• Consumers cannot properly compare or choose medical schemes and plan options, and on the basis of value-for-money.
  • The deliberate manner in which these medical scheme offerings are bundled, packaged and priced, tend to allow for medical schemes to weaken and avoid outright price competition.
  • Medical schemes, and their administrators, are not sufficiently effective in leveraging their "buying power" to negotiate contracts that would decisively benefit consumers, by improving quality of care and achieve savings in premiums and reduced out of pocket expenditure.


  • Three of the South African private health care hospital groups hold a combined market share of 83%, in terms of the total number of beds, and around 90%, in terms of the total number of admissions.
  • The health care facility licensing process has been found to be inconsistently applied by the various provincial Departments of Health, and which results in very negative consequences for all affected stakeholders. 

Information asymmetry 

  • There is no publicly available data regarding the cost-effectiveness of various technologies, and no guidance on what technologies may benefit health outcomes.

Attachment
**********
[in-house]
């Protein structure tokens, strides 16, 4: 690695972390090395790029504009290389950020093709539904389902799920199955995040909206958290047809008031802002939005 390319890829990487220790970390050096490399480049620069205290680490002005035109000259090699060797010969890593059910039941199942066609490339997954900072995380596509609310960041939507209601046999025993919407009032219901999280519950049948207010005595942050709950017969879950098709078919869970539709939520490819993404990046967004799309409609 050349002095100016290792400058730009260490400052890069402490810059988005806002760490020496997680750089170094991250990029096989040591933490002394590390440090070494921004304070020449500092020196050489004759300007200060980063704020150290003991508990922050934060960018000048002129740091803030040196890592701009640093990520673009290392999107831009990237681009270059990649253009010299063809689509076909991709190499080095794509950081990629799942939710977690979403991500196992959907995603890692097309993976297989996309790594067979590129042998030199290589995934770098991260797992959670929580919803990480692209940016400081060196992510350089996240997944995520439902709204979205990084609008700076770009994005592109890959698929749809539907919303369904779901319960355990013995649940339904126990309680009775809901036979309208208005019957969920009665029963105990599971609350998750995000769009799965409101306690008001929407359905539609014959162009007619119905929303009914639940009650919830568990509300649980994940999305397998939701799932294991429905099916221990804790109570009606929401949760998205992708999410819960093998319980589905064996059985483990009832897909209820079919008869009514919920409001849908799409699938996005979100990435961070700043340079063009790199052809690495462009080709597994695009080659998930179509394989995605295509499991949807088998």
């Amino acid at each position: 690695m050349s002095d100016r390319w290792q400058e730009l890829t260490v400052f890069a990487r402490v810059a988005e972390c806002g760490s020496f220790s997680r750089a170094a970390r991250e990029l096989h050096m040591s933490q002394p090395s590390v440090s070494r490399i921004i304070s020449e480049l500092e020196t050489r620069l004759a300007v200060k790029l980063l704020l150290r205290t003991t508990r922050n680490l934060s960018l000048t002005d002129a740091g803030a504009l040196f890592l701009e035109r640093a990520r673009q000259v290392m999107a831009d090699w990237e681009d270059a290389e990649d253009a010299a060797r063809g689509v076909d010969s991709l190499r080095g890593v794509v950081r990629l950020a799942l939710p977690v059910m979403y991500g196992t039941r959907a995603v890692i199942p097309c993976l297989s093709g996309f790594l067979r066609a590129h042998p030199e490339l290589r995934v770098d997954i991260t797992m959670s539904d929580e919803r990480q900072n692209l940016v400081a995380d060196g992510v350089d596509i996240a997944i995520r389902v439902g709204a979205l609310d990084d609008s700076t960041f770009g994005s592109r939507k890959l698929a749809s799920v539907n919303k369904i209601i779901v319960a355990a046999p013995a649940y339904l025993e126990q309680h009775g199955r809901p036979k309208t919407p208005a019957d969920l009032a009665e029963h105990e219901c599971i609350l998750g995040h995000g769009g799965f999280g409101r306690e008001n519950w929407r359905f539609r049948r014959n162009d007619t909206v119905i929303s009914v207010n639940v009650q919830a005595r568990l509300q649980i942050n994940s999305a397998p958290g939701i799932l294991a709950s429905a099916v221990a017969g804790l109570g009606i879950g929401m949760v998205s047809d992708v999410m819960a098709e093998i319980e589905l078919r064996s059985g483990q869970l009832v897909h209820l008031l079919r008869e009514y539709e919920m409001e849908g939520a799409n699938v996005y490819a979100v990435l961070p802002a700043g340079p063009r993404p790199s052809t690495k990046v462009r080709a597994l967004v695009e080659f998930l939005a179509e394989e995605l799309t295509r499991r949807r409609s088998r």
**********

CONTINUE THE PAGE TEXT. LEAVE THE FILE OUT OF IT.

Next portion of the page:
• A key problem underlying the high and continuously rising costs of care and medical scheme contributions is overcapacity and over-investment in technology, higher treatment volumes and complex, intensive and more expensive treatment methods than evidence may suggest is necessary in order to benefit patients.
  • The absence of any health outcomes data makes any claims about the benefit of the level of intervention provided in the private market hollow. 

The Commission's key recommendations include the following:


  • The implementation of a standardised coding system, to be utilised across the health care sector, and to facilitate meaningful sharing of information.
  • Greater transparency in the selection of designated service providers (DSP) to be on medical scheme networks. In particular, the HMI recommends that DSP partners should be appointed, for a period not exceeding two years, and once an open tender process has been undertaken.
  • A review of the Ethical Rules, and to the extent that the rules have an adverse effect on competition.


  • Medical scheme options must be simplified by introducing a standardised base benefit option that covers catastrophic expenditure as well as out-of-hospital preventative and primary care. 
  • Various recommendations have been made to improve the governance of medical schemes and to ensure that schemes act in the interest of members by holding administrators to account.